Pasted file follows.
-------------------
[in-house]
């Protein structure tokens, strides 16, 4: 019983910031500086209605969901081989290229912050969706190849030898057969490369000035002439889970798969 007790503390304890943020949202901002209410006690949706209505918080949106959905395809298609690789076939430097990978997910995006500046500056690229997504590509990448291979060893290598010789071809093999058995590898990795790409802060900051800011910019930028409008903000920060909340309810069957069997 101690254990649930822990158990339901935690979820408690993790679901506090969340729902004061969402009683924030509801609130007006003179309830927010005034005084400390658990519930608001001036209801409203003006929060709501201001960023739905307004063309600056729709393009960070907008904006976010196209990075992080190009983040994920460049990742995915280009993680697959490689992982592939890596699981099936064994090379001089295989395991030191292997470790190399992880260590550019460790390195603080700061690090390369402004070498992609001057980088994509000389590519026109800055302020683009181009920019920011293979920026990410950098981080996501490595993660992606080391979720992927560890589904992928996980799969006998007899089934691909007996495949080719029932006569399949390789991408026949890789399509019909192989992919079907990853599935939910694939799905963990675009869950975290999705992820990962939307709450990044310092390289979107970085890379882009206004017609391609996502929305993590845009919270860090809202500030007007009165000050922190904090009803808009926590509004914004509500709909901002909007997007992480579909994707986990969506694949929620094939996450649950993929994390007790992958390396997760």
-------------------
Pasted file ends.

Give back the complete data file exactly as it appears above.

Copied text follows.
[in-house]
């Protein structure tokens, strides 16, 4: 019983910031500086209605969901081989290229912050969706190849030898057969490369000035002439889970798969 007790503390304890943020949202901002209410006690949706209505918080949106959905395809298609690789076939430097990978997910995006500046500056690229997504590509990448291979060893290598010789071809093999058995590898990795790409802060900051800011910019930028409008903000920060909340309810069957069997 101690254990649930822990158990339901935690979820408690993790679901506090969340729902004061969402009683924030509801609130007006003179309830927010005034005084400390658990519930608001001036209801409203003006929060709501201001960023739905307004063309600056729709393009960070907008904006976010196209990075992080190009983040994920460049990742995915280009993680697959490689992982592939890596699981099936064994090379001089295989395991030191292997470790190399992880260590550019460790390195603080700061690090390369402004070498992609001057980088994509000389590519026109800055302020683009181009920019920011293979920026990410950098981080996501490595993660992606080391979720992927560890589904992928996980799969006998007899089934691909007996495949080719029932006569399949390789991408026949890789399509019909192989992919079907990853599935939910694939799905963990675009869950975290999705992820990962939307709450990044310092390289979107970085890379882009206004017609391609996502929305993590845009919270860090809202500030007007009165000050922190904090009803808009926590509004914004509500709909901002909007997007992480579909994707986990969506694949929620094939996450649950993929994390007790992958390396997760």